Researchers Create Coating Solution for Galvanized Steel to Resist Corrosion

In a collaborative effort to improve the food industry, two professors from Texas A&M University (College Station, Texas, USA) — Dr. Mustafa Akbulut, professor of chemical engineering, and Dr. Luis Cisneros-Zevallos, professor of horticultural science — have developed a two-step coating solution for galvanized steel that is more hygienic and reduces the risk of corrosion.

Galvanized steel containers and surfaces are used for harvested produce because of their durability, strength, and lower cost compared to stainless steel. However, bacteria residing in storage containers can cause corrosion. According to Akbulut, the new coating will reduce corrosion by at least 70%.

“This material is more durable and doesn’t experience corrosion,” says Akbulut. “The surface itself can repel the bacteria so it doesn’t get germs stuck on it. Normal steel tends to collect pathogens and microorganisms, but the coated steel is overcoming that issue. These are the main benefits of this technology.”

The coating method for galvanized steel exhibits superhydrophobicity and antifouling capabilities, effectively inhibiting the attachment of fungi, bacteria, and mud. This research was published in the Journal of Food Engineering.

“This will have an impact because the people that consume fruits and vegetables trust that they’re buying something safe, and it will not affect their health,” says Cisneros-Zevallos. “Right now, the industry does their best to reduce those risks, but you will hear about outbreaks of these contaminations and people get sick. There are sometimes reported deaths because of these events.”

During the coating process, the material properties, structural properties, and mechanical strength of steel do not change. Only the very top layer of the steel is coated, since that is where food comes into contact with the surface, Akbulut says. Research shows that this coating decreases bacterial strains over seven days and reduces adherence to Aspergillus, a foodborne fungi.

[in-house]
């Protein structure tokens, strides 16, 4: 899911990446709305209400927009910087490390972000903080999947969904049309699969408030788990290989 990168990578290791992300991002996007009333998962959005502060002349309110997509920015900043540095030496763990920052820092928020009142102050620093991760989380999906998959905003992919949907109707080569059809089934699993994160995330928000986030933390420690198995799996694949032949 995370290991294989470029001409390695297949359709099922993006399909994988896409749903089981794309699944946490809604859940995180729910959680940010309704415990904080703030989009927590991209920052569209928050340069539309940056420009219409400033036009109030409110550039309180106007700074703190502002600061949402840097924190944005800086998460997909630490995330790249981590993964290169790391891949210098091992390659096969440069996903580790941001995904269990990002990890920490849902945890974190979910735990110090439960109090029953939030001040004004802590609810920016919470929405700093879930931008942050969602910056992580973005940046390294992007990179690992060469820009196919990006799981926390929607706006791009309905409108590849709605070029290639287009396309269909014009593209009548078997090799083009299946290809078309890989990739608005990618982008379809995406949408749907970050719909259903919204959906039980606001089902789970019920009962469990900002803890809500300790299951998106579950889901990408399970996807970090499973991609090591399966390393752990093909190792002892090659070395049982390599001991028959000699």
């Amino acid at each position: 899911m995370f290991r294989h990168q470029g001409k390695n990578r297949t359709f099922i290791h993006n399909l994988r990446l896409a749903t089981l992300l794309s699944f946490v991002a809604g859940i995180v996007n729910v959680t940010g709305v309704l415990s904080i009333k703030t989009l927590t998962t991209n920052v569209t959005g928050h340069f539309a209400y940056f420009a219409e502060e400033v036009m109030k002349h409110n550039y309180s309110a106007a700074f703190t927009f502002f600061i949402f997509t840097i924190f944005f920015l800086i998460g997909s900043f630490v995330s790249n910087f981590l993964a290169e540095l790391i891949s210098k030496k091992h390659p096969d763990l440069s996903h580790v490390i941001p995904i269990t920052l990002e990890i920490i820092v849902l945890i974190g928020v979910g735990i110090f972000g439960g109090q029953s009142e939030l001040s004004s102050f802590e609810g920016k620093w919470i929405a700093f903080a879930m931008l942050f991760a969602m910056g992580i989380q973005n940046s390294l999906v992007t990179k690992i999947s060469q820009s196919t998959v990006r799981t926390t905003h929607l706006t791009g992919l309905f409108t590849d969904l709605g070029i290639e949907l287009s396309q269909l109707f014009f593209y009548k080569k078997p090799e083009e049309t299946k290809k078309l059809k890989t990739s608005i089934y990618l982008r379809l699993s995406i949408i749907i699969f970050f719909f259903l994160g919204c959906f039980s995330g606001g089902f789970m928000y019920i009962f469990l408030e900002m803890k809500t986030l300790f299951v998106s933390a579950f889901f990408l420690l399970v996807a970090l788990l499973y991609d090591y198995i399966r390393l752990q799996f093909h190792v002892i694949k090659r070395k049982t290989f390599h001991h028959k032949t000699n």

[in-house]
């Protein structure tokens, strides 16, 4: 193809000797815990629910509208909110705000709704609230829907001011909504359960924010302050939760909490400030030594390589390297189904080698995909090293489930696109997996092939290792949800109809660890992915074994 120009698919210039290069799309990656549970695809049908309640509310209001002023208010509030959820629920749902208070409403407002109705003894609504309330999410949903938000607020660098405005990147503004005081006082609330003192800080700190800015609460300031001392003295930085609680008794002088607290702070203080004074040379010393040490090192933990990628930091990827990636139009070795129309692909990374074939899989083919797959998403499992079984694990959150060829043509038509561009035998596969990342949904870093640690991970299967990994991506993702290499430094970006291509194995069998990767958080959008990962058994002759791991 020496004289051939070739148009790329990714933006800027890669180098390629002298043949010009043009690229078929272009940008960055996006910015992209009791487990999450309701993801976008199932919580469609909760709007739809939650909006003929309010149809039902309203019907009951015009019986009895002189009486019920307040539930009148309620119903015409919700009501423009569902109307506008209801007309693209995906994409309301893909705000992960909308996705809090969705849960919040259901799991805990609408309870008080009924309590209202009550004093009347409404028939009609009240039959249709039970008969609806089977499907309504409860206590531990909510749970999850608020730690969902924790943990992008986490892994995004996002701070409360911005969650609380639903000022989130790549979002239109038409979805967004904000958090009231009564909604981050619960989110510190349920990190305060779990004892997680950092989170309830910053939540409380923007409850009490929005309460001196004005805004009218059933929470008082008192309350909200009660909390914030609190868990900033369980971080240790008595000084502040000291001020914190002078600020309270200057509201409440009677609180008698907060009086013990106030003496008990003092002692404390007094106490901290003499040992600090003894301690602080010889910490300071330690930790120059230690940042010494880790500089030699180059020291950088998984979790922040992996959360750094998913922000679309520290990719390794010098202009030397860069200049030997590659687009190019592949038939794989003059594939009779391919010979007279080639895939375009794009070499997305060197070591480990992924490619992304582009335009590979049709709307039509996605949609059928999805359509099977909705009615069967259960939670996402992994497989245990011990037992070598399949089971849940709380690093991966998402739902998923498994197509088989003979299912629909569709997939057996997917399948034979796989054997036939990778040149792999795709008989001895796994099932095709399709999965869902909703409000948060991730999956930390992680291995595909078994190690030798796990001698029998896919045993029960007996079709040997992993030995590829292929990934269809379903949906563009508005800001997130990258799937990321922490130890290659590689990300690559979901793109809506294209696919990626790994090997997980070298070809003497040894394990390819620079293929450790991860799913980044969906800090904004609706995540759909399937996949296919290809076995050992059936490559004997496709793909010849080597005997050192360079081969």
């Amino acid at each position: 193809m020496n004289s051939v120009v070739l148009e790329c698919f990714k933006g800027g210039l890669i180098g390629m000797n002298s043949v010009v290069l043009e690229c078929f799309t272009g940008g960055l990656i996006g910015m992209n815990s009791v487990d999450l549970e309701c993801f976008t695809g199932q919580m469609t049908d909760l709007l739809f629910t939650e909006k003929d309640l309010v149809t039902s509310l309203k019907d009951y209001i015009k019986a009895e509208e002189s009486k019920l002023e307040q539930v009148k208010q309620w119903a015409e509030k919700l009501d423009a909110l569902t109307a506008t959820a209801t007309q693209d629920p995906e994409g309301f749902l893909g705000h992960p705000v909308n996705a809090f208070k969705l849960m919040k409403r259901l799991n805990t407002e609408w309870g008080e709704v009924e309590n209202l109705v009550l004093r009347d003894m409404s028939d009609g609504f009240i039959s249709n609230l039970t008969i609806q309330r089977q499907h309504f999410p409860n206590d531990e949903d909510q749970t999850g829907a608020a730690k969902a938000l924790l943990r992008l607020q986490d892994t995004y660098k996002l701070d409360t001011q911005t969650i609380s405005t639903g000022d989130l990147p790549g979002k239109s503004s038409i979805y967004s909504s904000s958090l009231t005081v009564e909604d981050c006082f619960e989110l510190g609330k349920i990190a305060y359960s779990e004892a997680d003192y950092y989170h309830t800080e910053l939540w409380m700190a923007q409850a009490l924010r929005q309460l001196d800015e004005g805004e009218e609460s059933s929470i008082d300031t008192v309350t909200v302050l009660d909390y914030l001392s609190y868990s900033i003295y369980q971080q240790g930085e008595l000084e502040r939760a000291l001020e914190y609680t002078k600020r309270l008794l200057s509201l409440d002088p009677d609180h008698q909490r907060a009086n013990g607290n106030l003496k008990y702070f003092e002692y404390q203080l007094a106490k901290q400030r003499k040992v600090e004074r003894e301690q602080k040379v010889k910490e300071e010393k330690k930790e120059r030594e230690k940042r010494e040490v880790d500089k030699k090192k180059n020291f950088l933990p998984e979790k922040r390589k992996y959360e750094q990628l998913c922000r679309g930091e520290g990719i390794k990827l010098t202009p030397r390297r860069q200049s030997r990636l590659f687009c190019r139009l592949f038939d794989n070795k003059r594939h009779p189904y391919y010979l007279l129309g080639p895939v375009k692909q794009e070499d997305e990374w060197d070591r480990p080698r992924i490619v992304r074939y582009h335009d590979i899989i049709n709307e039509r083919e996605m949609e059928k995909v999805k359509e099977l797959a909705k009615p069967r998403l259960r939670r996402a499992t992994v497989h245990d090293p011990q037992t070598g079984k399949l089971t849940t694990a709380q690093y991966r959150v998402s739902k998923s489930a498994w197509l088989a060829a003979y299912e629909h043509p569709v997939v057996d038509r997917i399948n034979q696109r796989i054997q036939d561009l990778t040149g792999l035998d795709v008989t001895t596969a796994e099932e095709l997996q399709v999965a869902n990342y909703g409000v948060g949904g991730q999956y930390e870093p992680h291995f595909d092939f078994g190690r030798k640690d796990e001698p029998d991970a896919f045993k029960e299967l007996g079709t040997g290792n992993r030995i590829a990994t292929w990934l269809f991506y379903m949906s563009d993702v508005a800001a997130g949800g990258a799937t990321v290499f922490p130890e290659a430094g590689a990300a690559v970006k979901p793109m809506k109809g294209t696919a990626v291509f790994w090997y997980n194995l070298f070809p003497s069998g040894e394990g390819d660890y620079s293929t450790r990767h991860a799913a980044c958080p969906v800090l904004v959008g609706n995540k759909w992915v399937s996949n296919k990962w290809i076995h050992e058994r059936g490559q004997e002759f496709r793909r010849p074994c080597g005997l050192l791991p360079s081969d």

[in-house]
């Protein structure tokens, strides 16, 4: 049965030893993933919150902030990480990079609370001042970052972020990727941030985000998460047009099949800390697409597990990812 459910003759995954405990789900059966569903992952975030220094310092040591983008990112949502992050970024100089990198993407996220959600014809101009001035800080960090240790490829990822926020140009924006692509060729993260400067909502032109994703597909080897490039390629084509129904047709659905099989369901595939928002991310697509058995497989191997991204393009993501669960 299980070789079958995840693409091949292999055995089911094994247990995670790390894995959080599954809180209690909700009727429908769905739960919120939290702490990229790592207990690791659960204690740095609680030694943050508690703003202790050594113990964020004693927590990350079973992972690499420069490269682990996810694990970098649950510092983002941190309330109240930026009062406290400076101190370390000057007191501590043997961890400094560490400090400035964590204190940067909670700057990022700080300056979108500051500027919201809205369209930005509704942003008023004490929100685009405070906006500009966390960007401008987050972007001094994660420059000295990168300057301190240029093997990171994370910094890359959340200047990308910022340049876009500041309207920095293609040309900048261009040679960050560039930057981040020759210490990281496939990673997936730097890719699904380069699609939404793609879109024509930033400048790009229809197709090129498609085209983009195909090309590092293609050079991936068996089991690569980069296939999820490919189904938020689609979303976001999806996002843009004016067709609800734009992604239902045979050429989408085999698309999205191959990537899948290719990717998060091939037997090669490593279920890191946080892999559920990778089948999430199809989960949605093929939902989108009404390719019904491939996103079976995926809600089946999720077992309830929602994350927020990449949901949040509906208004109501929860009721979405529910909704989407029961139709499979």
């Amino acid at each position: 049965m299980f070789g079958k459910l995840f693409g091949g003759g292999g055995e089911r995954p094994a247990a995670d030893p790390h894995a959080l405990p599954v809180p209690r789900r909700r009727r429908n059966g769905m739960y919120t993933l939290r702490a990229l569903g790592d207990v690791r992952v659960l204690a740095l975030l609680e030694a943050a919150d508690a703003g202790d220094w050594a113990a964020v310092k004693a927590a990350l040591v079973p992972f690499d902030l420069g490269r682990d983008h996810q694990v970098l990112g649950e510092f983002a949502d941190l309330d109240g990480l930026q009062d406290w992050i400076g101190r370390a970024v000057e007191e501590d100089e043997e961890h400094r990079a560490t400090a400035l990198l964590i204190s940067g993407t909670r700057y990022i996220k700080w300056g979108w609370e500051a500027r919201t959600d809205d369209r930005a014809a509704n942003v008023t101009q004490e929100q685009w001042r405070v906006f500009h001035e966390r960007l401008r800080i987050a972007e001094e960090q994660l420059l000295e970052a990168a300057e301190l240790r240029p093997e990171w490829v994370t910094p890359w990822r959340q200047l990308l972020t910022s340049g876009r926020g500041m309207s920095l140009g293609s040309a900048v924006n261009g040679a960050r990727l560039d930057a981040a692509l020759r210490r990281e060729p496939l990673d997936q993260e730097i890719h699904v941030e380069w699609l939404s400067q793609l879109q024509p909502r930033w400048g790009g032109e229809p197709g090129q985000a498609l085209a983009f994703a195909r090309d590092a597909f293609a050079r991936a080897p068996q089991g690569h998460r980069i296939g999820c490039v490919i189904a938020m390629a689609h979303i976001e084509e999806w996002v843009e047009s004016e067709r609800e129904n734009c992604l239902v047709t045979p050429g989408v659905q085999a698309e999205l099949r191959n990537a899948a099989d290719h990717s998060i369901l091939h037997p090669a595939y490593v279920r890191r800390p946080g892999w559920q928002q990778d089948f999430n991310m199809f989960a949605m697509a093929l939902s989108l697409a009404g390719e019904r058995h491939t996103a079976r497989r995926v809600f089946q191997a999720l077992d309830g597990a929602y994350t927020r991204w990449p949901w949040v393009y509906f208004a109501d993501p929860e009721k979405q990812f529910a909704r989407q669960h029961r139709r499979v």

This coating technology can potentially be used on grain storage silos, along with other food-related storage units and containers, according to the article. This is a significant boon to the multidisciplinary fields of food engineering, safety, and processing. The galvanized steel coating will also benefit agricultural farmland, according to Akbulut.

“Many of the food-produced commodities come to the industrial setting in some sort of soil, debris, or mud,” he says. “So, even if the produce is washed, these commodities can cause corrosion. With this technology, we are reducing mud-related contamination.”

With the information gathered from the research, Cisneros-Zevallos says they could eventually adapt and utilize these technologies to revolutionize fewer outbreaks and positively impact the food industry.

“Our goal is to make the industry adopt this,” he says. “Processors will benefit in the sense that they will be handling something that they can deliver in a trustful way to consumers, and consumers will benefit because they will have something that will be safe for them.”

As Cisneros-Zevallos explains, contamination can be minimized from the field to the consumer by using these kinds of surfaces and avoiding cross-contamination. 

“With this research, we are ensuring that the technological developments from other fields are being pursued and implemented in agriculture,” he says. “The agricultural field is catching up with other technologies. This coating directly impacts our daily life and the food we’re trying to make safer.”

Source: Texas A&M University,